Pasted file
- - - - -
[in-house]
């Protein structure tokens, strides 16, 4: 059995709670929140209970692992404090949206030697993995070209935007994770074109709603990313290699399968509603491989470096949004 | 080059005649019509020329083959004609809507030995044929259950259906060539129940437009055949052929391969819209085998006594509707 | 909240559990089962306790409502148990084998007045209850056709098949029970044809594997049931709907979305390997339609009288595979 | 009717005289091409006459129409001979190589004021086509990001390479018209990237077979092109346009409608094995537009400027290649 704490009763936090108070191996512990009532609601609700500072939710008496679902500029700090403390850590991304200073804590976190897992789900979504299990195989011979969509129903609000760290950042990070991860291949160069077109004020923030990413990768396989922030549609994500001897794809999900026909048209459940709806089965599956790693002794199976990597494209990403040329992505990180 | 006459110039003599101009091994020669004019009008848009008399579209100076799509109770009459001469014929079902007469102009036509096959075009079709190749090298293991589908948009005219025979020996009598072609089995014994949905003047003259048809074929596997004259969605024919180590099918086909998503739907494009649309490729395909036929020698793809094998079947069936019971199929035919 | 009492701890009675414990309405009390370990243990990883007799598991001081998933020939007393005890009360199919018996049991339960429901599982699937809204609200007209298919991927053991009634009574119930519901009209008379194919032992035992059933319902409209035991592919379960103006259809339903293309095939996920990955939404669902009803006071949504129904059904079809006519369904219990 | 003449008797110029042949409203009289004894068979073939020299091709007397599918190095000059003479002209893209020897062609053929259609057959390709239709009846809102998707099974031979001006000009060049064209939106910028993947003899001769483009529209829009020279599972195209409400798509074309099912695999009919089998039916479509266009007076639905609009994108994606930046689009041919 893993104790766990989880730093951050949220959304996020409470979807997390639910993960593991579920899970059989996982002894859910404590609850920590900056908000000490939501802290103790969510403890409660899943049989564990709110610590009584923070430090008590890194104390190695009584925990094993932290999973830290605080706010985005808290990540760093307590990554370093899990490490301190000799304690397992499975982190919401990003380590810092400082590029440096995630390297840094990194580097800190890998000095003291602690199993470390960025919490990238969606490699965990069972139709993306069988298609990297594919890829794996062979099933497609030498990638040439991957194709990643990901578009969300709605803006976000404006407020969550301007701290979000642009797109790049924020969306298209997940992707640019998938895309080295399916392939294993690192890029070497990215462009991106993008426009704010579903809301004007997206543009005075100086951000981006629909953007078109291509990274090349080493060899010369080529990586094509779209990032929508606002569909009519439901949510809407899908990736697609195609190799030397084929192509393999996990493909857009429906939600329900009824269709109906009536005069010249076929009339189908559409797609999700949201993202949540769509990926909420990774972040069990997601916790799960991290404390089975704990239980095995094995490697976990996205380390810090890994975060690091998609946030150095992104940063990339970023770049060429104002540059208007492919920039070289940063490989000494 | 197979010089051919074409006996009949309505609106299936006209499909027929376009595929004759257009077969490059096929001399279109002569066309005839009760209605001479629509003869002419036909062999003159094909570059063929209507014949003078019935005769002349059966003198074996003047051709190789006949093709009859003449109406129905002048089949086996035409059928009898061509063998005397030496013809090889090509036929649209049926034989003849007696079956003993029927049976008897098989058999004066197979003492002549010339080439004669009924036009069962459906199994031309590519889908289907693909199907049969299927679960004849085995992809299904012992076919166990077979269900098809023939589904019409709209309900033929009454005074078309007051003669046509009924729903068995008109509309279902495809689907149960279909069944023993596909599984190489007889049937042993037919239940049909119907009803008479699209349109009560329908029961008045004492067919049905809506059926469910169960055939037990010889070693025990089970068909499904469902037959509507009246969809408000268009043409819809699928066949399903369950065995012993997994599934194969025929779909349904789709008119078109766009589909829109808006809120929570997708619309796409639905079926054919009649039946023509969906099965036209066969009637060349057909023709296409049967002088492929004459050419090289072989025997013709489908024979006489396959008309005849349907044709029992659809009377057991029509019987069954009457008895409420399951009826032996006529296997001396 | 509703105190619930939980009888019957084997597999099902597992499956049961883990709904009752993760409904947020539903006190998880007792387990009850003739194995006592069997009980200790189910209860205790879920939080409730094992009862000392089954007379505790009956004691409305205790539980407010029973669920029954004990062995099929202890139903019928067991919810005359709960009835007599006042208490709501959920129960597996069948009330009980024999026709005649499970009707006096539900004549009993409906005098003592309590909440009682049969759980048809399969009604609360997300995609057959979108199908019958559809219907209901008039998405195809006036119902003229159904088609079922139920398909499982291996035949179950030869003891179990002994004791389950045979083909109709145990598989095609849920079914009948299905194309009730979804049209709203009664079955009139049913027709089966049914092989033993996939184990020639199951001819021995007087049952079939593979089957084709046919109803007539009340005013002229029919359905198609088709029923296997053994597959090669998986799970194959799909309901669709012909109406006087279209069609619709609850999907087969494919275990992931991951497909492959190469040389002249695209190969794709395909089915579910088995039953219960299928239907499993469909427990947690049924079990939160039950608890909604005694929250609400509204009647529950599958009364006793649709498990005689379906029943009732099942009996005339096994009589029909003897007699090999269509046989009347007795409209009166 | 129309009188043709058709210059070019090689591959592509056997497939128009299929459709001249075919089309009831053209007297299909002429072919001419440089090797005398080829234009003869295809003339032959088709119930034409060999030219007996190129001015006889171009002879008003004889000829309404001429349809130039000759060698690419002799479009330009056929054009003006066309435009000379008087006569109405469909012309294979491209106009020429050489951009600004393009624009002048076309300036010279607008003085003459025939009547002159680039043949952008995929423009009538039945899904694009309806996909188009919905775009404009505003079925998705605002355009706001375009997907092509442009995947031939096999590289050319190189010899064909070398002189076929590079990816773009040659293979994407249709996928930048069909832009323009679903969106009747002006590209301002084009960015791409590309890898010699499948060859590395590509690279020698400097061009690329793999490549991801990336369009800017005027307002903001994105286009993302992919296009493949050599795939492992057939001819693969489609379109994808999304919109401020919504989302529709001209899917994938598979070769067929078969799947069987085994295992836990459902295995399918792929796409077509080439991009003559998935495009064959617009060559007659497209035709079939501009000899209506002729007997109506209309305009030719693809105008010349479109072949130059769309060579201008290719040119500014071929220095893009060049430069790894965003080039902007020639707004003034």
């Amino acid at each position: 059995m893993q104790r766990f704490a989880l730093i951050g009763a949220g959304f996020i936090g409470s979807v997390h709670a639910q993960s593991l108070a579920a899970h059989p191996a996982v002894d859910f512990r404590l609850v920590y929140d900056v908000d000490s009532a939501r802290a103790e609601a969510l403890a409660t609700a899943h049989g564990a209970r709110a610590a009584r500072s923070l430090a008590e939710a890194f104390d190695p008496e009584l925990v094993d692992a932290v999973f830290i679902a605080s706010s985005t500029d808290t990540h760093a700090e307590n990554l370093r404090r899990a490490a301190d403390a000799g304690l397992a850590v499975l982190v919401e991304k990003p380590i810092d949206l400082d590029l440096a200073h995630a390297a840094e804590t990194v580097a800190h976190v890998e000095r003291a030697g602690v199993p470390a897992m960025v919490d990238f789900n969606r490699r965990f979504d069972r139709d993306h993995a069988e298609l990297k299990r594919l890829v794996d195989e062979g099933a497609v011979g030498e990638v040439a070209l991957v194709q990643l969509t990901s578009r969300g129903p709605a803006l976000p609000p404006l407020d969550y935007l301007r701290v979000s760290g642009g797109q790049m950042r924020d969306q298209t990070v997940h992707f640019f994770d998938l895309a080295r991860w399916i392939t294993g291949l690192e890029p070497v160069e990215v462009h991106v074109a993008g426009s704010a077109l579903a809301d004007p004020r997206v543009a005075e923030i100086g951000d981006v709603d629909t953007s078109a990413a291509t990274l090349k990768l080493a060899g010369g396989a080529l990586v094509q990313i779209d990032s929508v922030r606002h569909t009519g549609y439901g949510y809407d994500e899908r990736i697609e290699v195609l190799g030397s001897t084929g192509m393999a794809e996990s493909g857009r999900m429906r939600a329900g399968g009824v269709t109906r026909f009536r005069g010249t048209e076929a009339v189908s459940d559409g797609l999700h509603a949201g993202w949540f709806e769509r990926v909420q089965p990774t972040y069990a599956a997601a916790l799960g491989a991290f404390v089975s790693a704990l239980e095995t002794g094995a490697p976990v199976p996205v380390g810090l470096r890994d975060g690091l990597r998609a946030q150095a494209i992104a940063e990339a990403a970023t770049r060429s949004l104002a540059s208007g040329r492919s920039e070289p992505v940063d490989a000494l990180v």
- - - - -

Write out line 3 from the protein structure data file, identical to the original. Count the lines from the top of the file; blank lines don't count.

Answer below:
């Amino acid at each position: 059995m893993q104790r766990f704490a989880l730093i951050g009763a949220g959304f996020i936090g409470s979807v997390h709670a639910q993960s593991l108070a579920a899970h059989p191996a996982v002894d859910f512990r404590l609850v920590y929140d900056v908000d000490s009532a939501r802290a103790e609601a969510l403890a409660t609700a899943h049989g564990a209970r709110a610590a009584r500072s923070l430090a008590e939710a890194f104390d190695p008496e009584l925990v094993d692992a932290v999973f830290i679902a605080s706010s985005t500029d808290t990540h760093a700090e307590n990554l370093r404090r899990a490490a301190d403390a000799g304690l397992a850590v499975l982190v919401e991304k990003p380590i810092d949206l400082d590029l440096a200073h995630a390297a840094e804590t990194v580097a800190h976190v890998e000095r003291a030697g602690v199993p470390a897992m960025v919490d990238f789900n969606r490699r965990f979504d069972r139709d993306h993995a069988e298609l990297k299990r594919l890829v794996d195989e062979g099933a497609v011979g030498e990638v040439a070209l991957v194709q990643l969509t990901s578009r969300g129903p709605a803006l976000p609000p404006l407020d969550y935007l301007r701290v979000s760290g642009g797109q790049m950042r924020d969306q298209t990070v997940h992707f640019f994770d998938l895309a080295r991860w399916i392939t294993g291949l690192e890029p070497v160069e990215v462009h991106v074109a993008g426009s704010a077109l579903a809301d004007p004020r997206v543009a005075e923030i100086g951000d981006v709603d629909t953007s078109a990413a291509t990274l090349k990768l080493a060899g010369g396989a080529l990586v094509q990313i779209d990032s929508v922030r606002h569909t009519g549609y439901g949510y809407d994500e899908r990736i697609e290699v195609l190799g030397s001897t084929g192509m393999a794809e996990s493909g857009r999900m429906r939600a329900g399968g009824v269709t109906r026909f009536r005069g010249t048209e076929a009339v189908s459940d559409g797609l999700h509603a949201g993202w949540f709806e769509r990926v909420q089965p990774t972040y069990a599956a997601a916790l799960g491989a991290f404390v089975s790693a704990l239980e095995t002794g094995a490697p976990v199976p996205v380390g810090l470096r890994d975060g690091l990597r998609a946030q150095a494209i992104a940063e990339a990403a970023t770049r060429s949004l104002a540059s208007g040329r492919s920039e070289p992505v940063d490989a000494l990180v």